Foxes, Trees and Squirrels

Our School Age Child Care program is currently operating in 16 local communities, to more than 660 students, facilitated by more than 80 staff members. The program’s focus is on four core content areas: Art, Literacy, STEM (Science, Technology, Engineering and Math), and Health and Wellness, and consistently recognizes the YMCA’s 9 Dimensions of Well-being: Health, Character, Achievement, Giving, Meaning, Safety, Belonging, Inspiration, and Relationships.

One successful tool utilized by our SACC program is CATCH, which stands for Coordinated Approach to Child Health. CATCH Kids Club is a physical activity and nutrition education program designed for elementary aged children in an after-school setting – how perfect! For us, CATCH is an incredibly valuable resource base for nutrition education materials, snack activities, and physical activity ideas. Some of our students’ favorite CATCH games are Dragon Tails, Sherlock Holmes, Satellites, Up and Over, and Foxes, Trees and Squirrels. Have your children played these games? Which one is their favorite and why?

CATCH games have become so popular at our sites, that when non-CATCH games are played, the children “CATCHify” them – adjusting games so that everyone is included and can play the entire time. Dodge ball, a favorite, becomes dodge ball with re-entry. Knock Out, a basketball game that usually ends up with all but 2 players sitting on the sidelines, becomes a game of double Knock Out, where two games are played simultaneously, and when a child gets out of one game they switch to the other. “CATCHified” games have become a wonderful tool for teaching a few of the YMCA’s 9 Dimensions of Well-being. And best of all, everyone is having fun!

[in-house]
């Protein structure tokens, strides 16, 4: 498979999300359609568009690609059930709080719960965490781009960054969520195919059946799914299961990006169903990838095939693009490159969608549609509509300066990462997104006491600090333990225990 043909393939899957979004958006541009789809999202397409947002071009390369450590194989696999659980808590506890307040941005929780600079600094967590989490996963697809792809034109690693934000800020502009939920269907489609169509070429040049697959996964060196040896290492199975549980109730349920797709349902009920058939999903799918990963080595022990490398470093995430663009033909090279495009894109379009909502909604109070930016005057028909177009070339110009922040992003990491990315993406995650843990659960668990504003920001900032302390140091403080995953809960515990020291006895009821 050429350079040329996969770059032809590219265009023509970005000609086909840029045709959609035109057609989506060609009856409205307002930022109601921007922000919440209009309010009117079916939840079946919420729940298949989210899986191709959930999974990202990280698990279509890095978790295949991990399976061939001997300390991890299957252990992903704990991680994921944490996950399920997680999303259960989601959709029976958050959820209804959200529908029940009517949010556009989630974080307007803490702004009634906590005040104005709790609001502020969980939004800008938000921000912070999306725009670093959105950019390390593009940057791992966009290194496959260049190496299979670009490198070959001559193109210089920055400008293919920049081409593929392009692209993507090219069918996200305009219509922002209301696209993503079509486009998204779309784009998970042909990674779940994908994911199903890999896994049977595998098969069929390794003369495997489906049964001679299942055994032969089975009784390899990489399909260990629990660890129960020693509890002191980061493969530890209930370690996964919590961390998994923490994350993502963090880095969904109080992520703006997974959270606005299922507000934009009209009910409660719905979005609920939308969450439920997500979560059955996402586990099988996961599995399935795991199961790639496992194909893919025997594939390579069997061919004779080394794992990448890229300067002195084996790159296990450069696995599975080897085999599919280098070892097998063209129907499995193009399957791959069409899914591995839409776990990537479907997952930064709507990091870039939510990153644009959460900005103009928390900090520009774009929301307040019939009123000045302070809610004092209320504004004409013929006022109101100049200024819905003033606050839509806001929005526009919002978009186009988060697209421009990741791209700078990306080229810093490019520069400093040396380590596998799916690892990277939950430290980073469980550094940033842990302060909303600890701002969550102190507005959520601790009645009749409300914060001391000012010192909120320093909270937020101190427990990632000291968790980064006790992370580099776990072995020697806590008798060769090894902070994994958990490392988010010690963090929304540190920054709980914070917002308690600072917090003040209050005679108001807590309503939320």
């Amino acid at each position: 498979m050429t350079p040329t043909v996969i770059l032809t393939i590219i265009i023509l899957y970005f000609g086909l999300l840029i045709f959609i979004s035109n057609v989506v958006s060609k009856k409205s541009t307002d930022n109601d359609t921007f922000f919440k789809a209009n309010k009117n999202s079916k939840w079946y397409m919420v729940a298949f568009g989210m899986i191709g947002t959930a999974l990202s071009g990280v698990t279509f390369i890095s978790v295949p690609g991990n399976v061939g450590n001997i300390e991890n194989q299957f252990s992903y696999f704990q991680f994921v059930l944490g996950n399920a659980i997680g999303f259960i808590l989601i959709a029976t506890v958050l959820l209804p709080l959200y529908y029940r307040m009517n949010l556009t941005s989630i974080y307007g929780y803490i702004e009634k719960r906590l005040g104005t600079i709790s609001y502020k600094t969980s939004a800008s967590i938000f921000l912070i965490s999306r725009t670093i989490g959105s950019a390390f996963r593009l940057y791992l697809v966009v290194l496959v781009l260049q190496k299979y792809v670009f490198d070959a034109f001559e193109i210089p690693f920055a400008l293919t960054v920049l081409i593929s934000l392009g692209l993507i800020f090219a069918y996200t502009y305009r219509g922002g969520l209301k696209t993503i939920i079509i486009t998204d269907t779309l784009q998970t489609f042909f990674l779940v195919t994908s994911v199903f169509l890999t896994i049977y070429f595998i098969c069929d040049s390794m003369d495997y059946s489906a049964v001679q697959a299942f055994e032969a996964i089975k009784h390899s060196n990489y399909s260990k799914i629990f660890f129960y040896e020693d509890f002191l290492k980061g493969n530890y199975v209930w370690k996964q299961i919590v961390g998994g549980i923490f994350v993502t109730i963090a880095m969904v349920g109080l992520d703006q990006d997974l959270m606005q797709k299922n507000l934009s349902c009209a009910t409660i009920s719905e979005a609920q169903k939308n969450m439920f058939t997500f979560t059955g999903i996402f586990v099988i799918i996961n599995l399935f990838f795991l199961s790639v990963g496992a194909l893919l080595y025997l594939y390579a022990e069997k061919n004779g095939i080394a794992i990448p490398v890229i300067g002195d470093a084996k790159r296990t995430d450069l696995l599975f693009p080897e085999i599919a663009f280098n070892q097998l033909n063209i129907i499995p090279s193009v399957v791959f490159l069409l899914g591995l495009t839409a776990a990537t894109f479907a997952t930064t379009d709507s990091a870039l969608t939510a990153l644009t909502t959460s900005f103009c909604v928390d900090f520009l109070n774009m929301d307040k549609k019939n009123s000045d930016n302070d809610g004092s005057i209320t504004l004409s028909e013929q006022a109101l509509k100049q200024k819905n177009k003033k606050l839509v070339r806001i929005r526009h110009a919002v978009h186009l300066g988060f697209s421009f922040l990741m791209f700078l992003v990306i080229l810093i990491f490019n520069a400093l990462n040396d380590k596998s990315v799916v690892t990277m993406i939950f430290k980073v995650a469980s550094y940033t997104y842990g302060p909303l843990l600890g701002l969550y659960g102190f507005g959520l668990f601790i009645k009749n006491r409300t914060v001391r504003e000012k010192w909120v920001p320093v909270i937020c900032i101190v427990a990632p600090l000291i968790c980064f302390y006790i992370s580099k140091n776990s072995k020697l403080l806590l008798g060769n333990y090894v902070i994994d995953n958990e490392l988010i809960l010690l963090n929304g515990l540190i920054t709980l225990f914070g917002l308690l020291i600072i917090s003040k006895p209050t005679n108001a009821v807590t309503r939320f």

CATCH

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Real Results By HEPA Standards

Every day we serve fresh fruit, vegetables and healthy grains to children in communities across New Hampshire. And almost every day, in at least one community, we hear children say “I don’t like that”. We know it’s normal for a child to express disinterest in something they are unfamiliar with. We follow up with questions “Have you ever tried it?” and always encourage a “no thank you bite” – hopefully fostering a desire or willingness to try new things. Recently in Hampstead, a little boy would not try the vegetable offered at snack (red and orange peppers). He was insistent and only ate the grains; however, afterward he was still hungry. A staff member suggested he try the peppers because they taste good and he just might like them. He agreed, stiffened up, and braced himself for the taste of an orange pepper. After a big bite, his face changed and he said “Wow! This tastes like candy!” He said that because the peppers were red and orange, like the color of fire, he had thought they would be spicy and hot. Now, he is happily eating peppers!

We see similar examples endlessly, children exclaiming “Ew, beans!” at the start of a quesadilla cooking lesson, and by the end saying “yum, I love beans!”. We are proud to say we follow the HEPA (Healthy Eating, Physical Activity) Standards in each of our 16 afterschool programs.  We are encouraging nearly 700 children daily to try new fruits and vegetables, and we are providing them with 30 minutes of physical activity per day.

We have children in Raymond going home to their families and teaching them how to make “fruit salsa” and then reporting back to our YMCA staff with the results. There are children in Exeter (among other towns) who now continually add fruit to their water because one time a staff person role modeled by putting slices of grapefruit and lemon in their water. Children are watching staff and their peers try new things on a daily basis and they’re becoming more inclined to join them. Following HEPA Standards continues to have wonderful impact on our communities. We are passionate about this movement and are hopefully grooming children in our programs to be our futures spokespeople.

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